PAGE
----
I think WORLD is "alarmist" in a positive way. (Paul Revere was another of my favorite alarmists.) I appreciate WORLD's letting us know that "the feminists are coming." The regular "loyalist" press would rather we stay asleep. In Joel Belz's column "Know thyself" (Jan. 23), he said: "Of 25 topics, you are most interested in abortion, education, and Supreme Court decisions. You are least interested in recreation, feminism, and sports" (emphasis mine). I thought this was alarming! Are we ever in trouble if conservative Christian readers rank reporting on feminism down at the bottom with recreation and sports! Besides the danger that ignorance of feminism's strategies pose to the church and the families within it, it shows a shallowness of understanding in evangelicalism to rate abortion at the top and feminism at the bottom. Where did the abortion lobby come from anyway? - Mike McMillan, Duncanville, Texas
From the teacher
What a delightful surprise to be reading through your article "Reader requests" (Jan. 23) and see Michael Dimick's name and his letter. I'm the English teacher! Michael is a very unusual young man who reads not only your magazine but often several others. He's a real "word watcher" (the name of my extra-point plan-five for each vocabulary word found in an outside source, along with the definition of each). This past quarter he had accumulated about 1,500 points-with most of the words coming from WORLD. Not only is he watching words, but he's getting world issues from a biblical perspective. Thanks for taking seriously Michael's letter. - Georgia Herod, Riverdale, Utah
And the student
I was just reading my WORLD magazine when all of the sudden my telephone rings. I pick it up and it's my 8th-grade English teacher, Mrs. Herod, and she asked me if I had received my WORLD magazine yet, and I told her that I was just reading it. She told me to flip to page 34. When I did I almost instantly realized that my full name was there. I was so happy and Mrs. Herod seemed very happy about it, too. I would just like to thank you for taking the time to write your column and use all those words. By the way, in that article I got 190 extra-credit points and from the whole magazine I got 225 points. - Michael Dimick, Riverdale, Utah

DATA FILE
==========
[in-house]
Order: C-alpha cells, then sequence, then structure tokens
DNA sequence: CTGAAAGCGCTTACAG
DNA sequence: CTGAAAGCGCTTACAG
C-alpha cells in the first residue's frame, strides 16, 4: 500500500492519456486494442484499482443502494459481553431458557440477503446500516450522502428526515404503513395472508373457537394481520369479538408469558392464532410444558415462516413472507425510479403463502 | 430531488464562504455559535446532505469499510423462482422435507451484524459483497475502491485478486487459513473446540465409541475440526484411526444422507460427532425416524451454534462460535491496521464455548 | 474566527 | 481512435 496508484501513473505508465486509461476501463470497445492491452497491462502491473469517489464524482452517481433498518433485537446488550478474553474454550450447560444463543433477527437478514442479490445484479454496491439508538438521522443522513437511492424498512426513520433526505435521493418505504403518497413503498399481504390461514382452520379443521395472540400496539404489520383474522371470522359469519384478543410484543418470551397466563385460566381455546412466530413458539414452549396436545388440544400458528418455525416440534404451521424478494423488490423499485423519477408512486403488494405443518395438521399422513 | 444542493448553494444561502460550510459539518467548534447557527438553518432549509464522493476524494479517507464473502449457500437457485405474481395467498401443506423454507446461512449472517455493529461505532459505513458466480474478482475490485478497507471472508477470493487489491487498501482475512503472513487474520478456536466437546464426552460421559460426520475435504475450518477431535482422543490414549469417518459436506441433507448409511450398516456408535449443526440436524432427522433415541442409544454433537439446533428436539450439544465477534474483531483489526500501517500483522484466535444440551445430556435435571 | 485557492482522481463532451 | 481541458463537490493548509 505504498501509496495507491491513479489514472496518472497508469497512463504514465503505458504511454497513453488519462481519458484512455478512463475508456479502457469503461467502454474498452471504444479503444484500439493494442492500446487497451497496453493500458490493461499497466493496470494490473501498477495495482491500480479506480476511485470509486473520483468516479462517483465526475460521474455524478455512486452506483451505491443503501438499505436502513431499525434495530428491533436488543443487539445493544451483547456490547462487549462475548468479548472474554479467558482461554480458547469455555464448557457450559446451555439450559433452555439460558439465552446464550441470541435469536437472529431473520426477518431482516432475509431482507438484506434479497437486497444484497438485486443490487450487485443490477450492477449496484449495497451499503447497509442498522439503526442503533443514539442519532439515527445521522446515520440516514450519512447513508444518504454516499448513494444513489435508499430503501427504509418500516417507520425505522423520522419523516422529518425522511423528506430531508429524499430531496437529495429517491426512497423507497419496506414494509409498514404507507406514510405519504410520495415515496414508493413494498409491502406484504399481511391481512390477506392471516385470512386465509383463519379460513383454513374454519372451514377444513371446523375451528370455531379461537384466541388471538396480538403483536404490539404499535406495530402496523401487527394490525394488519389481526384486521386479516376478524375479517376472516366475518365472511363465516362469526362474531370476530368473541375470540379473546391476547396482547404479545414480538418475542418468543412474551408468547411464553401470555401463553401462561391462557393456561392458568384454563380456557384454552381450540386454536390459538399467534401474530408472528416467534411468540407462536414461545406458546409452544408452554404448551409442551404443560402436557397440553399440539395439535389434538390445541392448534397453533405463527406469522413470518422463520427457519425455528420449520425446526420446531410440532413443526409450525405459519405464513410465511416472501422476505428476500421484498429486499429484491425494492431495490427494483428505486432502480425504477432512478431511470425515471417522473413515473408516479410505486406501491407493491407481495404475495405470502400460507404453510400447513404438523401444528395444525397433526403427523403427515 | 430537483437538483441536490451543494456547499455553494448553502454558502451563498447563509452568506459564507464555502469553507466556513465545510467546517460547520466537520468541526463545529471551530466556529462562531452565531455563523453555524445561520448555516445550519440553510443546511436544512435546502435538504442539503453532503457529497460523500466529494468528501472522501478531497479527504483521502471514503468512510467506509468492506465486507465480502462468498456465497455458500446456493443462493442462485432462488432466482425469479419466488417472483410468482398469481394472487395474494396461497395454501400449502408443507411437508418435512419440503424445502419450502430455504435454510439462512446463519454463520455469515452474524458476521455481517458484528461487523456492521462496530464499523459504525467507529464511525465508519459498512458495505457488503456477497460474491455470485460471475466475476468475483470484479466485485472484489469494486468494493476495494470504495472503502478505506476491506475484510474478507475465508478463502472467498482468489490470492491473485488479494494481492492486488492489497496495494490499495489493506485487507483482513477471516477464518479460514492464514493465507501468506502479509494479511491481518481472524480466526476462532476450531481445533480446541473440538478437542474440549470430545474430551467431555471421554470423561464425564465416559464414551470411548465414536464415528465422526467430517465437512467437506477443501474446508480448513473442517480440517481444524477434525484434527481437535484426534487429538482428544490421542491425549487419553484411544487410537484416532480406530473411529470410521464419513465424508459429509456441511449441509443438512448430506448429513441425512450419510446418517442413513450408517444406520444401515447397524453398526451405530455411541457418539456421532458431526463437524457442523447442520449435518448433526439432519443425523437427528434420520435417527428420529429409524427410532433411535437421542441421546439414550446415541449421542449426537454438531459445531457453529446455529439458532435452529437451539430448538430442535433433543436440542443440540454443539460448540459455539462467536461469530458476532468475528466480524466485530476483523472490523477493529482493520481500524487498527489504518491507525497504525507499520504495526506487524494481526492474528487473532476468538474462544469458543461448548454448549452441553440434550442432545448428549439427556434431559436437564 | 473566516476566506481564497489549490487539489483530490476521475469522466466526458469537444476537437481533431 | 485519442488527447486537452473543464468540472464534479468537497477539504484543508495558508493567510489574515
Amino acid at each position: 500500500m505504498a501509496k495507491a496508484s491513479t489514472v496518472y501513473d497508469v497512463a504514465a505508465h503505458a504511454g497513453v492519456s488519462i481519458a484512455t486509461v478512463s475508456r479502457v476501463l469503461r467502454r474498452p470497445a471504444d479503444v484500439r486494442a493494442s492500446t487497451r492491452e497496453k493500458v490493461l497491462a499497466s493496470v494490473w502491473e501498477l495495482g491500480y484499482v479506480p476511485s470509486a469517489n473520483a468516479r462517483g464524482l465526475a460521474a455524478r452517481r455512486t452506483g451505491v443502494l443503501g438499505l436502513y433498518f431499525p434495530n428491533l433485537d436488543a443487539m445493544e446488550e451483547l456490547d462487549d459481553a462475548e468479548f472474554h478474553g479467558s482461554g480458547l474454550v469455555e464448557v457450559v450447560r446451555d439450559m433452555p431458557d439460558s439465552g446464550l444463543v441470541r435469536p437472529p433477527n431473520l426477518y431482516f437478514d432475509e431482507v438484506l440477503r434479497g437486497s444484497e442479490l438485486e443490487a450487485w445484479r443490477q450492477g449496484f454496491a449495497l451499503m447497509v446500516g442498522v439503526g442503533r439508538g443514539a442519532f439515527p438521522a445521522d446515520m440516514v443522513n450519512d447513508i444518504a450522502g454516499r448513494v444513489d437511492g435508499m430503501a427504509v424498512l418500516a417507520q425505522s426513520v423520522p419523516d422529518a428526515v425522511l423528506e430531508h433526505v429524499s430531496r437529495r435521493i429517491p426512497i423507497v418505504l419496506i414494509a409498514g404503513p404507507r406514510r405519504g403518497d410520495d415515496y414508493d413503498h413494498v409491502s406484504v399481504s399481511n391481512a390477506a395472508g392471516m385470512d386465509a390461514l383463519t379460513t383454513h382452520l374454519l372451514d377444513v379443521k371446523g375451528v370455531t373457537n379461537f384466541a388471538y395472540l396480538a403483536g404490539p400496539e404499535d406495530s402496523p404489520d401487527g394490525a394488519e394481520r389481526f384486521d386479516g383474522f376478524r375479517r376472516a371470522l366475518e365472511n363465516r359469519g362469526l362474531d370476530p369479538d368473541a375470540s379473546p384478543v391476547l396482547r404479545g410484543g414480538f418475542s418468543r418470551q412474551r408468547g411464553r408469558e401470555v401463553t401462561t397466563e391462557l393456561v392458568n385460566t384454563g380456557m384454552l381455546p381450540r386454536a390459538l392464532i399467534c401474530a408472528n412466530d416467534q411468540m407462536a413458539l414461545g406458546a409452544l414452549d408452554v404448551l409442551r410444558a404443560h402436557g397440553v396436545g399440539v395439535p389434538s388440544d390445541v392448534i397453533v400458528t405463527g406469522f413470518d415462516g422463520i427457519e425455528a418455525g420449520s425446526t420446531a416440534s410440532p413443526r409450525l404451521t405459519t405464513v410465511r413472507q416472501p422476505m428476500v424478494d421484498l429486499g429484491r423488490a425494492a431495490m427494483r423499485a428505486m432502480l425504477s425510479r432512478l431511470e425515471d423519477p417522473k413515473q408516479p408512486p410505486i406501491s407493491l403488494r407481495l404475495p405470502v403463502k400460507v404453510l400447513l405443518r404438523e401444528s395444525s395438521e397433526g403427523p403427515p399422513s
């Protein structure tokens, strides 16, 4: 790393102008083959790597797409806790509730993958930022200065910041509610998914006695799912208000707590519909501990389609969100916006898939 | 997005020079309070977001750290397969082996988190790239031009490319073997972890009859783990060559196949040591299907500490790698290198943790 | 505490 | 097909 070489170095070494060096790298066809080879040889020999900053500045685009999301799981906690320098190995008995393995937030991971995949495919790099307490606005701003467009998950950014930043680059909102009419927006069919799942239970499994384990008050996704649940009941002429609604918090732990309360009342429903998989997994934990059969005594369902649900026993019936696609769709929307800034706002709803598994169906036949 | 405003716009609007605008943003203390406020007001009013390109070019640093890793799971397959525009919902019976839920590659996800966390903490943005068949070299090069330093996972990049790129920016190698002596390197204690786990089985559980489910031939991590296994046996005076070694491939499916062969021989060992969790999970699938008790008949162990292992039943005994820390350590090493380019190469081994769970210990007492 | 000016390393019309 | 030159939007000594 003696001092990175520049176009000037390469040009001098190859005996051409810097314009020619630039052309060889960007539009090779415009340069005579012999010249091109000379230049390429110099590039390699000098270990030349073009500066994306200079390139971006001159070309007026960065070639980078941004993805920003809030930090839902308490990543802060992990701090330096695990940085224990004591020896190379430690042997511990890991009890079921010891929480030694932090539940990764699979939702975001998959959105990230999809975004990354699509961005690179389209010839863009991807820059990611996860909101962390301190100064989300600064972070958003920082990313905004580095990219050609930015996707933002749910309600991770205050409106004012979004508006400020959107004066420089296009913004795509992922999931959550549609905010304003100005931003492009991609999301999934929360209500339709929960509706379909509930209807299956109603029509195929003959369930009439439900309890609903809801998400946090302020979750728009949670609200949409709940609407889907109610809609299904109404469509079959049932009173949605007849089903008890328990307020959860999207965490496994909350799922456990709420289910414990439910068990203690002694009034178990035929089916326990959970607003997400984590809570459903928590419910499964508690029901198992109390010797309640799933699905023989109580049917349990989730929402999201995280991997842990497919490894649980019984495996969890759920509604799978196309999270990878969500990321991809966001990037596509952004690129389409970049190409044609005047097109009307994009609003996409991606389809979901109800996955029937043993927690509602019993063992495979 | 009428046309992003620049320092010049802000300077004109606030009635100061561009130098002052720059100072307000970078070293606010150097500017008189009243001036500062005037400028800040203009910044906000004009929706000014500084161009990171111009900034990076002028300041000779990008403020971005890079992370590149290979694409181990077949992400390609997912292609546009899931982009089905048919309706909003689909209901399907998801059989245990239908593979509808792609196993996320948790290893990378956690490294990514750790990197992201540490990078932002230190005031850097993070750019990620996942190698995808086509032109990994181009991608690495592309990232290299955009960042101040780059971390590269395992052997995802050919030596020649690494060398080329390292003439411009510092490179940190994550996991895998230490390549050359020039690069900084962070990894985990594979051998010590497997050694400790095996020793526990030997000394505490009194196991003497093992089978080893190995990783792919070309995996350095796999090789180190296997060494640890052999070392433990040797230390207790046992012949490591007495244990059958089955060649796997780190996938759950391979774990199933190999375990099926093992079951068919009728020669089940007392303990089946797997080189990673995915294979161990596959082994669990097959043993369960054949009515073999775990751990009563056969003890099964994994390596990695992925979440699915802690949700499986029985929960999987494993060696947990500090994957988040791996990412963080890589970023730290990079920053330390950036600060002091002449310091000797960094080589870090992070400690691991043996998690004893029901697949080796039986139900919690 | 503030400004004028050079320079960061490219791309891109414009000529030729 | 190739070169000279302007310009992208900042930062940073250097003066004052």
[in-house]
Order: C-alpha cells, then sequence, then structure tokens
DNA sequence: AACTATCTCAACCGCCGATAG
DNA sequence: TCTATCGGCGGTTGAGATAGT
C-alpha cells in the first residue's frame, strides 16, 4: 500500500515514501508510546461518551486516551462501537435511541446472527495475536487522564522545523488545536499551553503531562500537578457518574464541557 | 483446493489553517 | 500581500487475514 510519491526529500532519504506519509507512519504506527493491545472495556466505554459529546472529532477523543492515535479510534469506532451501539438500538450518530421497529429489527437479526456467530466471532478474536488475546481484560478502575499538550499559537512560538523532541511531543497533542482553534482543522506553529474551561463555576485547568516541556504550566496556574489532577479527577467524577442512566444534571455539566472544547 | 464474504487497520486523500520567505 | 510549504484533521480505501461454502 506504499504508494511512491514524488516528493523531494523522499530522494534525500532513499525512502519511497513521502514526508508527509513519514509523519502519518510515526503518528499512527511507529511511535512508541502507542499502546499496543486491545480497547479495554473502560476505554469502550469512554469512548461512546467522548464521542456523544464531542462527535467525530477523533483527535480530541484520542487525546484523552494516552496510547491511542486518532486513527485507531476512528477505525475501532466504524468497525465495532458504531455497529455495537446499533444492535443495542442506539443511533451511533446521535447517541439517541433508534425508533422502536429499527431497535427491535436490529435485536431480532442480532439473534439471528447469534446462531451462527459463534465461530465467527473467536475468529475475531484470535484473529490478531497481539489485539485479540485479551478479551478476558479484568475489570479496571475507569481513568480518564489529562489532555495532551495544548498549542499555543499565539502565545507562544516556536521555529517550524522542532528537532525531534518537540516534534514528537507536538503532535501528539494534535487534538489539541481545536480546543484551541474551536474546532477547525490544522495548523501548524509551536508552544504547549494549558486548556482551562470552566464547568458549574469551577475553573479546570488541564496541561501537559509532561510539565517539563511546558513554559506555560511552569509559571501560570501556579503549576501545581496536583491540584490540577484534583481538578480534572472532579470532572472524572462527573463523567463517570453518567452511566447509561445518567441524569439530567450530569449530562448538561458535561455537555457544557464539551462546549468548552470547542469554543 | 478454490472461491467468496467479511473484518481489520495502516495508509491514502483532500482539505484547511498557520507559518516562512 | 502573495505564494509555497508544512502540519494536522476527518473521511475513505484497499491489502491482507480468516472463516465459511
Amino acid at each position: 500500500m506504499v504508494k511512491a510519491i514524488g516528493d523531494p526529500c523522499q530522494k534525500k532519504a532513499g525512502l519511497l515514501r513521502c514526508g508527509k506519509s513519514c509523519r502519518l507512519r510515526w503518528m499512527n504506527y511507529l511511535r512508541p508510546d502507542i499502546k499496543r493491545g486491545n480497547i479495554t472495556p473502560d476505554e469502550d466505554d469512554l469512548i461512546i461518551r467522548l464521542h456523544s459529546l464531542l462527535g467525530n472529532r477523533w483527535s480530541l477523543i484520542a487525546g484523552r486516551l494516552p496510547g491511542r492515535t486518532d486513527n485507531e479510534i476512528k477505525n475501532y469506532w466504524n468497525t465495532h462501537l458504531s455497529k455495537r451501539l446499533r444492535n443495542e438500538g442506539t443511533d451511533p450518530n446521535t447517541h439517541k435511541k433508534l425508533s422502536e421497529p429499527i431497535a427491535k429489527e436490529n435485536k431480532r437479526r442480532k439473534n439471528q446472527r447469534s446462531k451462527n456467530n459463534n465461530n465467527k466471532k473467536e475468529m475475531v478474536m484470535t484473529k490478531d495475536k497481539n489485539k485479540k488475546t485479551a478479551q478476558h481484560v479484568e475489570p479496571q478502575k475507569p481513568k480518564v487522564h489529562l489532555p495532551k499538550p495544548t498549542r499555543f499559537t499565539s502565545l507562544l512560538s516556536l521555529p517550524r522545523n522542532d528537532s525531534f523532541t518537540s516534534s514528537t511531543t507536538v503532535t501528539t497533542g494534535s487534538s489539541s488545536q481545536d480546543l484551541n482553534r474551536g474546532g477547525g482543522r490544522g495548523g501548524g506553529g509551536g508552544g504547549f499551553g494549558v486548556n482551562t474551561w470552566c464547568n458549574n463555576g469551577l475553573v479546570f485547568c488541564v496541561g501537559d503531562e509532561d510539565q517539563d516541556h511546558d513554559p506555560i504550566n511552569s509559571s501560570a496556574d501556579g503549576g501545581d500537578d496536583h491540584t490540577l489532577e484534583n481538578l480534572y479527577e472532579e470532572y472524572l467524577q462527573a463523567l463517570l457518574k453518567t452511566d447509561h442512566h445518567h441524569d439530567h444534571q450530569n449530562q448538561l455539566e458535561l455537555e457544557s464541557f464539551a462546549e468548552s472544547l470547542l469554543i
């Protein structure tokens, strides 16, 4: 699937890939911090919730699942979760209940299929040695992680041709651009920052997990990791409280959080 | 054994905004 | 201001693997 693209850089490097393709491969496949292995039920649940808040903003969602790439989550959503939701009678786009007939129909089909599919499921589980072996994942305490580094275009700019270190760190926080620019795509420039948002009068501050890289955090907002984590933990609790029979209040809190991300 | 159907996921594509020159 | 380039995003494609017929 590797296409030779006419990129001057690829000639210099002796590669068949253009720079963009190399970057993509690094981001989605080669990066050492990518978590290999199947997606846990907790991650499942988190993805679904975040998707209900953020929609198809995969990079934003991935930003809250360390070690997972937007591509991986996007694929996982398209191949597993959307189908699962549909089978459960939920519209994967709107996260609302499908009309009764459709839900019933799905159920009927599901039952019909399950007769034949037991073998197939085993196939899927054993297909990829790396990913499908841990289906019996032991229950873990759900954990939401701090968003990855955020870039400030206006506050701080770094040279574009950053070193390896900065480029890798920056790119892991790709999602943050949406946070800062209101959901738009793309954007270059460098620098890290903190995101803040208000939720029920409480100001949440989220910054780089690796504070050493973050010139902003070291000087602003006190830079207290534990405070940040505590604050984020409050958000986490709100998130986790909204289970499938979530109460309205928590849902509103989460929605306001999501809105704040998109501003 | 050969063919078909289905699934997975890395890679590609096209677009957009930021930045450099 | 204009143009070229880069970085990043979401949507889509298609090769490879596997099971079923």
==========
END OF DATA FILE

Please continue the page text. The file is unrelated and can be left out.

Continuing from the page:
In the welter of world news that arrives at our house every day, I welcome WORLD as much for its conciseness as for its commitment to keeping Christians informed of the unvarnished truth about what is happening around us. Bravos, kudos, and huzzahs for Marvin Olasky's cleverness in complying with Michael Dimick's word-use request. He not only used all the words, but used them in the order they appeared on the list. And the content was current and made good sense. I will confess, I thought he had chickened out too soon until I found "whim" and "wistful" in the last two lines. - Blair Smith, Newark, Del.
Appreciated, but wrong
As much as I appreciate the spirit of Sherwood Wirt's comments on editing hymns ("Holy solemnity," Jan. 9), I fear his article is based on misinformation. According to Southern Baptist hymnologists (Handbook to the Baptist Hymnal), "All People That on Earth Do Dwell" originally contained the words "Him serve with fear" (à la Psalm 2:11). It wasn't until the publishing of the 1611 King James Version that the hymn was changed (in the Scottish Psalter) to "mirth," in keeping with the new translation's "serve the Lord with gladness" (Psalm 100:2). An interesting footnote to this discussion is the change to the line, "We are His flock, He doth us feed." The original stated "we are His folck" (an Old English spelling of folk). Someone along the line decided it was a misprint and "corrected" it to the usual present-day rendering! - Gary Roseboom, Peoria, Ill.
Are we as wacko as they say?
My family and I admire your restraint in not responding to the writers who are angered with anything less than perfection on earth (by their own definitions). Your patience with these folks is as astounding as some of their complaints. I disagree with perhaps 15 percent of what I read in WORLD, but it is one magazine that I can't ever see our family canceling. My kids are too old now (15 and 13) and we are not big VeggieTales fans, but come on-get serious! "Wolves in sheep's clothing"? "Sacrilegious and Bible distorting"? It's disheartening to think that the "wacko" characterizations many on the liberal side throw at us are really true of some of us. - The Gardners, Marietta, Ga.